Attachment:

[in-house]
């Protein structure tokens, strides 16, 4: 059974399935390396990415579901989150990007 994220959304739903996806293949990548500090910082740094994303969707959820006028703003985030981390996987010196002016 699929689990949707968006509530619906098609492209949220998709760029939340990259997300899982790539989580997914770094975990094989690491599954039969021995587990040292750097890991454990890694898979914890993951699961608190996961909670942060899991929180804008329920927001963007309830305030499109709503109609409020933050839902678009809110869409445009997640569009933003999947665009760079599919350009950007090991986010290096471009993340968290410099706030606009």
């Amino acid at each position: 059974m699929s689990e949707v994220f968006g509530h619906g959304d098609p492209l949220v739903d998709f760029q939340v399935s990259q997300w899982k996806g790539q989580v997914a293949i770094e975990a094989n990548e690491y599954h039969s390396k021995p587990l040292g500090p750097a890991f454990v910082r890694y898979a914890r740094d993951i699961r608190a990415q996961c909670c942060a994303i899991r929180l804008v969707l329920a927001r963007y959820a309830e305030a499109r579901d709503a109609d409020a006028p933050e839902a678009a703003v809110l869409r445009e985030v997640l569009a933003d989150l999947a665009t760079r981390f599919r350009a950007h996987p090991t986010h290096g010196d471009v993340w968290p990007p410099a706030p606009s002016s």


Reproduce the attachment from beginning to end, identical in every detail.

[in-house]
């Protein structure tokens, strides 16, 4: 059974399935390396990415579901989150990007 994220959304739903996806293949990548500090910082740094994303969707959820006028703003985030981390996987010196002016 699929689990949707968006509530619906098609492209949220998709760029939340990259997300899982790539989580997914770094975990094989690491599954039969021995587990040292750097890991454990890694898979914890993951699961608190996961909670942060899991929180804008329920927001963007309830305030499109709503109609409020933050839902678009809110869409445009997640569009933003999947665009760079599919350009950007090991986010290096471009993340968290410099706030606009």
């Amino acid at each position: 059974m699929s689990e949707v994220f968006g509530h619906g959304d098609p492209l949220v739903d998709f760029q939340v399935s990259q997300w899982k996806g790539q989580v997914a293949i770094e975990a094989n990548e690491y599954h039969s390396k021995p587990l040292g500090p750097a890991f454990v910082r890694y898979a914890r740094d993951i699961r608190a990415q996961c909670c942060a994303i899991r929180l804008v969707l329920a927001r963007y959820a309830e305030a499109r579901d709503a109609d409020a006028p933050e839902a678009a703003v809110l869409r445009e985030v997640l569009a933003d989150l999947a665009t760079r981390f599919r350009a950007h996987p090991t986010h290096g010196d471009v993340w968290p990007p410099a706030p606009s002016s």